Dictionary of Arguments


Philosophical and Scientific Issues in Dispute
 
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The author or concept searched is found in the following 5 entries.
Disputed term/author/ism Author
Entry
Reference
Classes Gramsci Brocker I 711
Classes/Gramsci: Gramsci introduces the concept "Subalterns" in the Quaderni del Carcere (1929-1935). The concept was originally used in the military field for subordinate officers. Gramsci transfers it to those who do not belong to a hegemonic class. GramsciVsMarxism: Gramsci thus deviates from the Orthodox-Marxist approach, which focuses its political attention above all on the
Brocker I 712
urban working class. DhawanVsMarx: The rural population is neglected in Marx, as we know, because it is regarded as unorganized and prepolitical and cannot form a systematic antipole to the bourgeoisie. See Governance/Gramsci.
Gramsci alternately calls the suppressed classes "classi subalterne", "classi subordinate" and "classi strumentali". This differentiation can only be understood in connection with the dominant social groups. The dominant social groups realize their historical unity in the state, i.e. in the combination of political and civil society.
In contrast, the subaltern classes form a fragmented grouping characterized by a lack of autonomy and structural and economic exclusion (1)
Subalternity/Dhawan: the term was adopted within postcolonial theory by Guha, among others, who thus defined a space that is cut off from all forms of mobility.(2)(3) Subalternity is thus not an identity designation, but a position that marks the difference.


1. Vgl. Antonio Gramsci, Gefängnishefte, Kritische Gesamtausgabe, Bd. 9. Hefte 22 bis 29, hg.v. Wolfgang Fritz Haug/Klaus Bochmann, Hamburg 1999 (ital. zuerst 1934).
2. Vgl. Spivak. Selected Works of Gayatri Spivak, hg. V. Donna Landry/Gerald Maclean, New York/London 1996, S. 288.
3. Vgl. Ranajit Guha, Elementary Aspects of Peasant Insurgery in Colonial India, Delhi 1983.


Nikita Dhawan, Gayatri Chakravorty Spivak “Can the subaltern speak?” in: Manfred Brocker (Hg.) Geschichte des politischen Denkens. Das 20. Jahrhundert. Frankfurt/M. 2018

PolGram I
Antonio Gramsci
Quaderni del carcere, 1948-1951 - Selections from the Prison Notebooks of Antonio Gramsci. Eds. Geoffrey N. Smith/Quintin Hoare, 1971
German Edition:
Gefängnishefte Hamburg 1999


Brocker I
Manfred Brocker
Geschichte des politischen Denkens. Das 20. Jahrhundert Frankfurt/M. 2018
Marxism Habermas III 216
Marxism/Habermas: Hegel has become effective through an uncritical appropriation of the dialectical conceptual apparatus; the unity of theoretical and practical reason is built into the basic concepts of critique of political economy in such a way that the normative foundations of Marxian theory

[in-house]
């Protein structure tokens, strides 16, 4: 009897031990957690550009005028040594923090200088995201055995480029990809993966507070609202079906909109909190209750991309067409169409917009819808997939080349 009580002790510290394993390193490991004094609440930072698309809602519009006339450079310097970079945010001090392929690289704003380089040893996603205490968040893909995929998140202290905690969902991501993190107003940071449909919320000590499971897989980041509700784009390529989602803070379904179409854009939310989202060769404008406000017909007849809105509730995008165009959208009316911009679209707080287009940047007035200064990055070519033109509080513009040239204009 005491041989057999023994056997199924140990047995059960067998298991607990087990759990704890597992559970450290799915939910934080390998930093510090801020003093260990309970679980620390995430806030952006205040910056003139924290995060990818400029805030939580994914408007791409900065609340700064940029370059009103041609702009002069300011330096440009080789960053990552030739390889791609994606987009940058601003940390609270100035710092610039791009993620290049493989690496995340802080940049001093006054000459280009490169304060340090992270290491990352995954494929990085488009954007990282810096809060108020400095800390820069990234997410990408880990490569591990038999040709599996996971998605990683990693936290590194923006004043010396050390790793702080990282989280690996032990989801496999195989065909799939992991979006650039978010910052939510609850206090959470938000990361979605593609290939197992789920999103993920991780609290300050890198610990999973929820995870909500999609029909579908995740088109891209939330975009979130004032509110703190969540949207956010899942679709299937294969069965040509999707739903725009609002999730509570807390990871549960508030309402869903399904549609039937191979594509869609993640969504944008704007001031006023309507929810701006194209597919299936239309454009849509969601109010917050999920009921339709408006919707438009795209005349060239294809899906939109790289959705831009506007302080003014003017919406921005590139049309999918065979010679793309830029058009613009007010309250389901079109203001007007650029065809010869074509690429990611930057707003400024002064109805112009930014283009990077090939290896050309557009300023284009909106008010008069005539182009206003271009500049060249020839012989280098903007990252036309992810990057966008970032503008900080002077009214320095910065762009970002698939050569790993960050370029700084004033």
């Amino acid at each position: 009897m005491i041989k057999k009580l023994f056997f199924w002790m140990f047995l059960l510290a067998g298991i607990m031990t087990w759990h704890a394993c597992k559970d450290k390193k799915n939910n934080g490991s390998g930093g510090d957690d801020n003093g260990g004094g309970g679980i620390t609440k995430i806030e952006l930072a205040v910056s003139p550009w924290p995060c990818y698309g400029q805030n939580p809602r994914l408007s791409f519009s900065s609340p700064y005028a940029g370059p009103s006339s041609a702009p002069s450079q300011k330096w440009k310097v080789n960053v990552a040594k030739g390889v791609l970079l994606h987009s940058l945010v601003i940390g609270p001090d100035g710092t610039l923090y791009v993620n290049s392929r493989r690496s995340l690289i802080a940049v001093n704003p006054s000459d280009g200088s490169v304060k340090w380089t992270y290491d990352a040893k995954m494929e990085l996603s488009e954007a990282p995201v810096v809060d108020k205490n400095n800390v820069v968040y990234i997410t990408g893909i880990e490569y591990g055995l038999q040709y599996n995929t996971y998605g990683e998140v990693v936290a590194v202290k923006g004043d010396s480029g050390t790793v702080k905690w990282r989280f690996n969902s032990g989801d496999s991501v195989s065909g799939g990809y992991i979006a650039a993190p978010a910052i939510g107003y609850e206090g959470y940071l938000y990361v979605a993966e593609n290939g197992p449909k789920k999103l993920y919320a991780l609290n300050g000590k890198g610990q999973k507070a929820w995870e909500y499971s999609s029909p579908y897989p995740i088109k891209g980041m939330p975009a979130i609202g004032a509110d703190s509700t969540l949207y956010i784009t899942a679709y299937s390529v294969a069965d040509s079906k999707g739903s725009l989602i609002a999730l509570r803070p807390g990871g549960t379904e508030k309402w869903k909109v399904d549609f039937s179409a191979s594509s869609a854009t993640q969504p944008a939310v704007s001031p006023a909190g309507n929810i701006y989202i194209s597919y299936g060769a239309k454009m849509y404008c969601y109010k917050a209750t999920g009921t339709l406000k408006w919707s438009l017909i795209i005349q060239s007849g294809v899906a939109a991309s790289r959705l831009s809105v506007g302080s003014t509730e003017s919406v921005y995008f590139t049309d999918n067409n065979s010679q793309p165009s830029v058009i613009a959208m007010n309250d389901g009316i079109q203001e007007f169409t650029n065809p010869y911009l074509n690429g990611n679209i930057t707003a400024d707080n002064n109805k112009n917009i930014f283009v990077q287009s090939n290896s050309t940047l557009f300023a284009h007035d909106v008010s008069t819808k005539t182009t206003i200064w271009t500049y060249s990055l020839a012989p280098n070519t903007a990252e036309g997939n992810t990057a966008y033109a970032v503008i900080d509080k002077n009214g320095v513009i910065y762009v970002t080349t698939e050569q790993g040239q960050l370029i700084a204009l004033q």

III 217
have been darkened until today. In Marxism this ambiguity was partly circumvented, partly concealed, but not actually eliminated: circumvented by the division of Marx' social theory into social research and ethical socialism (M. Adler); and concealed both by an orthodox connection to Hegel (Lukács, Korsch) and by an assimilation to the more naturalistic development theories of the 19th century (Engels, Kautsky). These theories form the bridge over which the topic of rationalization, which was initially dealt with in historical philosophy, was transferred to sociology. (1)
IV 222
Lifeworld/Marxism/Habermas: the Marxist critique of bourgeois society starts with the circumstances of production because it accepts the rationalization of the lifeworld, but wants to explain the deformations of the rationalized lifeworld from conditions of material reproduction. This approach requires a theory that operates on a broader basic conceptual basis than that of the "lifeworld". It must neither identify the environment with society as a whole nor reduce it to systemic contexts.
IV 399
Marxism/VsCapitalism/Habermas: The starting point of all criticism of capitalism was the question of whether the conversion of prebourgeois normatively organized labor relations to the medium of money (see Money/Habermas, Money/Parsons), whether thus the monetization of the labor force
IV 400
means an intervention in living conditions and areas of interaction which themselves are not integrated in the form of media and cannot be detached painlessly, i.e. without social-pathological effects, from structures of communication-oriented action.
IV 504
Marxism/HabermasVsMarxism/Habermas: Marx's approach demands an economically abridged interpretation of the developed capitalist societies. For these, Marx rightly claimed an evolutionary primacy of the economy. However, this primacy must not tempt us to tailor the complementary relationship between the economy and the state apparatus to a trivial superstructure-based concept. Solution/Habermas: in contrast to the monism of value theory, we have to reckon with two control media and four channels through which two complementary subsystems subject the lifeworld to their imperatives. The reification effects can result equally from the bureaucratization and monetization of public and private spheres of life.